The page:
Over the past century, many Nairobi residents have enjoyed the lush green ambience of Jeevanjee Gardens but very few people know the story of the man it is named after - businessman Alibhai Mulla Jeevanjee.
Identified among the founders of Nairobi, Jeevanjee played a pivotal role in upending the city's looks and at one time, he owned 70 per cent of the town after importing over 31,000 people to build the Railway line.
His journey to the top was, however, not an easy one as it began in Pakistani and culminated in East Africa.
Born in 1856 in Karachi, Pakistan, Jeevanjee left his home country for India after the demise of his father where he worked as a hawker of spices.
In 1890, he hopped onto a dhow and arrived in Mombasa where his search for wealth kicked off. He opened a construction company at the coast.
At around 1896, the Imperial British East Africa Company (IBEAC), which was tasked with building the Mombasa - Kisumu Railway line, contracted the businessman to import labour.
He sourced for labour from Punjabi area in India which included casual labourers, artisans, bricklayers, carpenters, plumbers, tailors, motor mechanics and electrical fitters. Initially, 350 individuals were brought to work on the Railway line but at the end of the project, over 31,000 workers had been brought to work on the railway.
By the end of the construction, Jeevanjee had benefited immensely by setting up posta shops across the highway among other businesses. The shops churned out Nakuru, Naivasha, Nyahururu, Eldoret, Kitale and Kisumu towns along the railway line.
Part of the workforce that was brought was then used to expand Nairobi City which was at the time a township.
In 1905, the tycoons net worth was pegged at four million euros (translates to Ksh74 billion after inflation adjustment to modern-day value).
According to a biography written by his granddaughter Zarina Patel, Jevanjee had overseen the construction of numerous buildings including law courts where Imenti House now stands.
“In Nairobi, AMJ built the Law Courts, Jeevanjee Market, Ainsworth’s House on the present National Museum’s site, Ainsworth’s office, Moi Primary School opposite Jeevanjee Gardens, the Survey Department Buildings next to Central Police Station, the first Nairobi Club at the present the NSSF Building site, and Jeevanjee Gardens,” noted Zarin.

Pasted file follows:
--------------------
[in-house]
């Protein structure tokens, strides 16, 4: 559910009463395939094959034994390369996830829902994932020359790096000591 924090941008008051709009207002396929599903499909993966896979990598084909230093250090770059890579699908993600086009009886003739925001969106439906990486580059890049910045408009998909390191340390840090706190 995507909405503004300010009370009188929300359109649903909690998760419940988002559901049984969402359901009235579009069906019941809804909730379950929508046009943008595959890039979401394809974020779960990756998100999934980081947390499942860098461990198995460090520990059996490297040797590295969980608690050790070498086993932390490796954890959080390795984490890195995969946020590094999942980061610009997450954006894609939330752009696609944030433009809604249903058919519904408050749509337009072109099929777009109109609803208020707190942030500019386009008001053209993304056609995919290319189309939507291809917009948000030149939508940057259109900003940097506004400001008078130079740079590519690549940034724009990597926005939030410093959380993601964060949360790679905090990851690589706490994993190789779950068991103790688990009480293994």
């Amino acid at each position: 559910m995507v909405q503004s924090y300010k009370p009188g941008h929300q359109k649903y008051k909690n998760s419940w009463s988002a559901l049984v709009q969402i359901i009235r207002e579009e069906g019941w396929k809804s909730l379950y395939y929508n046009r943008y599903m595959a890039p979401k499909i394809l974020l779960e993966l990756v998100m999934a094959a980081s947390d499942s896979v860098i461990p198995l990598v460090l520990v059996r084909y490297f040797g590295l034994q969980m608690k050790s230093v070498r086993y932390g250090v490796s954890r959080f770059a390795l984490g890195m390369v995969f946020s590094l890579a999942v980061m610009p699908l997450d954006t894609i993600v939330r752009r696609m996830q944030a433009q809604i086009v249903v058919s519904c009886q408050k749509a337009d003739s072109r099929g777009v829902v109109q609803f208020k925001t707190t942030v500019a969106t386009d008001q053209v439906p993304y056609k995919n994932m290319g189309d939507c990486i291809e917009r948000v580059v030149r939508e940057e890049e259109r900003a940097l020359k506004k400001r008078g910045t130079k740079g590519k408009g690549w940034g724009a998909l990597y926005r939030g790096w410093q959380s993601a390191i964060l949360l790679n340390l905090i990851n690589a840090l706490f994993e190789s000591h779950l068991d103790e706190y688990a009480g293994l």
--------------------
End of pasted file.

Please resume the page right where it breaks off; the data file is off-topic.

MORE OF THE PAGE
Around the same time, the tycoon was becoming an icon of sorts and was getting involved in defending Asian peoples rights.
At the time, out of 31,985 that worked on the railway line, 2,473 passed away in East Africa and 6,724 returned home leaving the rest to establish new lives in East Africa.
In 1902, he founded the African Standard, which was stationed in Mombasa to counter social racism in the press. The paper was later acquired by British businessmen in 1905. In 1910, its operations were moved to Nairobi and have since changed ownership to the current Standard newspaper.
The tycoon made other achievements in the struggle for equality and in 1905, he was appointed as the first non-white person appointed to the Legislative Council (Legco) - modern-day Parliament.
In 1904, Jeevanjee embarked on a project to build a recreational public park which he later donated to the then colonial government in 1906. The park survived whirlwinds in 1991 when some powerful individuals sought to build a car park on the five-acre land. Zarin Patel, however, enjoined the activists and saved it.
Jeevanjee passed away in 1936 aged 80 years after suffering a heart attack.